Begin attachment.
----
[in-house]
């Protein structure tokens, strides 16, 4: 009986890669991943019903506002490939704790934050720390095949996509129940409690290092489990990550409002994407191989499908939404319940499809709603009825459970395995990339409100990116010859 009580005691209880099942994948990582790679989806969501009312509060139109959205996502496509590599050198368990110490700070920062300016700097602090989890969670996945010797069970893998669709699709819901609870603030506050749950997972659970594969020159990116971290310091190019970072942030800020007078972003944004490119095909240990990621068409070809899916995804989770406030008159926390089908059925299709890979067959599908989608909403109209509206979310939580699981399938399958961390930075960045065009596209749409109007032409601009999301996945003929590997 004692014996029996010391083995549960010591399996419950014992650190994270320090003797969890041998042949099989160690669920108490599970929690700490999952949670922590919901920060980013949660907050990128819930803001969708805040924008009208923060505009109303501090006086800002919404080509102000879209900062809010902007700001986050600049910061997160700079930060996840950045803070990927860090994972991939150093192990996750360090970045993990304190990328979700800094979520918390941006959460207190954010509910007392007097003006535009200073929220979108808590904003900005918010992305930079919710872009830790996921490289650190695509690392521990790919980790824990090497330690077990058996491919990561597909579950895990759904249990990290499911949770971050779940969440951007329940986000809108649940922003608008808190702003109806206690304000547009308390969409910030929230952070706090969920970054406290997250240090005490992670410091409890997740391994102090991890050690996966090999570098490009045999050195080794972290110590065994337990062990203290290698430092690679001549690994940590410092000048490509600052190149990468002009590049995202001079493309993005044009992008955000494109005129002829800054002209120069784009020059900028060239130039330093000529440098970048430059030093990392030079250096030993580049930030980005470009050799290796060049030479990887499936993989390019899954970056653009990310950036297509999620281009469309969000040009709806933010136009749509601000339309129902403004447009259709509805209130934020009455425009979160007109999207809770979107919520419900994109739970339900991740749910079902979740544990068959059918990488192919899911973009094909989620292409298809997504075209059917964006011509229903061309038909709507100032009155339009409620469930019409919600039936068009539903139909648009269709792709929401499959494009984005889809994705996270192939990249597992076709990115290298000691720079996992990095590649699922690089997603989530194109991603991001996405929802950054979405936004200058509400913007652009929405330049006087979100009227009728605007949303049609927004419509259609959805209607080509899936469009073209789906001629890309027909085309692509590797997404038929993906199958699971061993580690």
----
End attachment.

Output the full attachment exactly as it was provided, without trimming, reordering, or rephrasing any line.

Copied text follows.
[in-house]
């Protein structure tokens, strides 16, 4: 009986890669991943019903506002490939704790934050720390095949996509129940409690290092489990990550409002994407191989499908939404319940499809709603009825459970395995990339409100990116010859 009580005691209880099942994948990582790679989806969501009312509060139109959205996502496509590599050198368990110490700070920062300016700097602090989890969670996945010797069970893998669709699709819901609870603030506050749950997972659970594969020159990116971290310091190019970072942030800020007078972003944004490119095909240990990621068409070809899916995804989770406030008159926390089908059925299709890979067959599908989608909403109209509206979310939580699981399938399958961390930075960045065009596209749409109007032409601009999301996945003929590997 004692014996029996010391083995549960010591399996419950014992650190994270320090003797969890041998042949099989160690669920108490599970929690700490999952949670922590919901920060980013949660907050990128819930803001969708805040924008009208923060505009109303501090006086800002919404080509102000879209900062809010902007700001986050600049910061997160700079930060996840950045803070990927860090994972991939150093192990996750360090970045993990304190990328979700800094979520918390941006959460207190954010509910007392007097003006535009200073929220979108808590904003900005918010992305930079919710872009830790996921490289650190695509690392521990790919980790824990090497330690077990058996491919990561597909579950895990759904249990990290499911949770971050779940969440951007329940986000809108649940922003608008808190702003109806206690304000547009308390969409910030929230952070706090969920970054406290997250240090005490992670410091409890997740391994102090991890050690996966090999570098490009045999050195080794972290110590065994337990062990203290290698430092690679001549690994940590410092000048490509600052190149990468002009590049995202001079493309993005044009992008955000494109005129002829800054002209120069784009020059900028060239130039330093000529440098970048430059030093990392030079250096030993580049930030980005470009050799290796060049030479990887499936993989390019899954970056653009990310950036297509999620281009469309969000040009709806933010136009749509601000339309129902403004447009259709509805209130934020009455425009979160007109999207809770979107919520419900994109739970339900991740749910079902979740544990068959059918990488192919899911973009094909989620292409298809997504075209059917964006011509229903061309038909709507100032009155339009409620469930019409919600039936068009539903139909648009269709792709929401499959494009984005889809994705996270192939990249597992076709990115290298000691720079996992990095590649699922690089997603989530194109991603991001996405929802950054979405936004200058509400913007652009929405330049006087979100009227009728605007949303049609927004419509259609959805209607080509899936469009073209789906001629890309027909085309692509590797997404038929993906199958699971061993580690």